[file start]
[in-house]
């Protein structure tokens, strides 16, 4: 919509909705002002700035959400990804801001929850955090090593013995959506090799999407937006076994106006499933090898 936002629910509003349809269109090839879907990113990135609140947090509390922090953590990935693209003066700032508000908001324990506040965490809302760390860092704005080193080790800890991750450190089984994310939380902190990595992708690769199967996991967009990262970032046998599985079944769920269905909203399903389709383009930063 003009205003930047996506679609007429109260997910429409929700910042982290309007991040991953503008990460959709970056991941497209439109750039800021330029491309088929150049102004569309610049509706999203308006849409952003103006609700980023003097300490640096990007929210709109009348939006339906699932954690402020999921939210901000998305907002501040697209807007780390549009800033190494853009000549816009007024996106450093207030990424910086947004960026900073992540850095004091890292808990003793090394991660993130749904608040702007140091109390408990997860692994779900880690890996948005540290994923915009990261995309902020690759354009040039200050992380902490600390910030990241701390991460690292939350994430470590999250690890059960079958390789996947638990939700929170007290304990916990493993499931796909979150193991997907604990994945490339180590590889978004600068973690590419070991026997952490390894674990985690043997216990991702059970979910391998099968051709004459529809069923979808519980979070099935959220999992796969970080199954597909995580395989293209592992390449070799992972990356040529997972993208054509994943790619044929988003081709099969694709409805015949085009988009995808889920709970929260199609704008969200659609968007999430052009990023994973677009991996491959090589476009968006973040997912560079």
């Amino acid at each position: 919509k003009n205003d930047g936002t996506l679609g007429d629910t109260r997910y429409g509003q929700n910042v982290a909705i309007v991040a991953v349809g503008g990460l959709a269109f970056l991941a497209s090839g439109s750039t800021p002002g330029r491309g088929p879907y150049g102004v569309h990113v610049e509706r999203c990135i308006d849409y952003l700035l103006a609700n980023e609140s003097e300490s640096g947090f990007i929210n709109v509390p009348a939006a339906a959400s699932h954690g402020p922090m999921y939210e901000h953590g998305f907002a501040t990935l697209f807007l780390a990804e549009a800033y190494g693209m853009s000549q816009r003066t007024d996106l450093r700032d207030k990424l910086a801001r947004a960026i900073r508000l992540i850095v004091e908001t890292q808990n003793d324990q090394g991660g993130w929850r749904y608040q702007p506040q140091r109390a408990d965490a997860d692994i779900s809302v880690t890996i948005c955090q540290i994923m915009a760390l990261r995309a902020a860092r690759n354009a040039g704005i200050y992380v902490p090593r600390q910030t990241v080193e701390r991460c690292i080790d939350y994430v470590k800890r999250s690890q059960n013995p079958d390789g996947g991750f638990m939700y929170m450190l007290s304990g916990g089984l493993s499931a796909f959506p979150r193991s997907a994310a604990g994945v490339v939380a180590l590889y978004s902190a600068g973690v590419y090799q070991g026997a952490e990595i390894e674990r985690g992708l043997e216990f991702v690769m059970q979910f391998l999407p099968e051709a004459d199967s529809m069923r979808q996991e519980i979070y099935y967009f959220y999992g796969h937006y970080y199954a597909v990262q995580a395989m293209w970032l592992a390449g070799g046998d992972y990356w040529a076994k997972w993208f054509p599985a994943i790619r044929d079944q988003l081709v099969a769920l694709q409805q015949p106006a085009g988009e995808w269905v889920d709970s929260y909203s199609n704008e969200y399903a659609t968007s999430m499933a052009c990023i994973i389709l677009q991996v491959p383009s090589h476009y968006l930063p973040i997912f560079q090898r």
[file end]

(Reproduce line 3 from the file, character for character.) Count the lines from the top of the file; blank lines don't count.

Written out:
């Amino acid at each position: 919509k003009n205003d930047g936002t996506l679609g007429d629910t109260r997910y429409g509003q929700n910042v982290a909705i309007v991040a991953v349809g503008g990460l959709a269109f970056l991941a497209s090839g439109s750039t800021p002002g330029r491309g088929p879907y150049g102004v569309h990113v610049e509706r999203c990135i308006d849409y952003l700035l103006a609700n980023e609140s003097e300490s640096g947090f990007i929210n709109v509390p009348a939006a339906a959400s699932h954690g402020p922090m999921y939210e901000h953590g998305f907002a501040t990935l697209f807007l780390a990804e549009a800033y190494g693209m853009s000549q816009r003066t007024d996106l450093r700032d207030k990424l910086a801001r947004a960026i900073r508000l992540i850095v004091e908001t890292q808990n003793d324990q090394g991660g993130w929850r749904y608040q702007p506040q140091r109390a408990d965490a997860d692994i779900s809302v880690t890996i948005c955090q540290i994923m915009a760390l990261r995309a902020a860092r690759n354009a040039g704005i200050y992380v902490p090593r600390q910030t990241v080193e701390r991460c690292i080790d939350y994430v470590k800890r999250s690890q059960n013995p079958d390789g996947g991750f638990m939700y929170m450190l007290s304990g916990g089984l493993s499931a796909f959506p979150r193991s997907a994310a604990g994945v490339v939380a180590l590889y978004s902190a600068g973690v590419y090799q070991g026997a952490e990595i390894e674990r985690g992708l043997e216990f991702v690769m059970q979910f391998l999407p099968e051709a004459d199967s529809m069923r979808q996991e519980i979070y099935y967009f959220y999992g796969h937006y970080y199954a597909v990262q995580a395989m293209w970032l592992a390449g070799g046998d992972y990356w040529a076994k997972w993208f054509p599985a994943i790619r044929d079944q988003l081709v099969a769920l694709q409805q015949p106006a085009g988009e995808w269905v889920d709970s929260y909203s199609n704008e969200y399903a659609t968007s999430m499933a052009c990023i994973i389709l677009q991996v491959p383009s090589h476009y968006l930063p973040i997912f560079q090898r």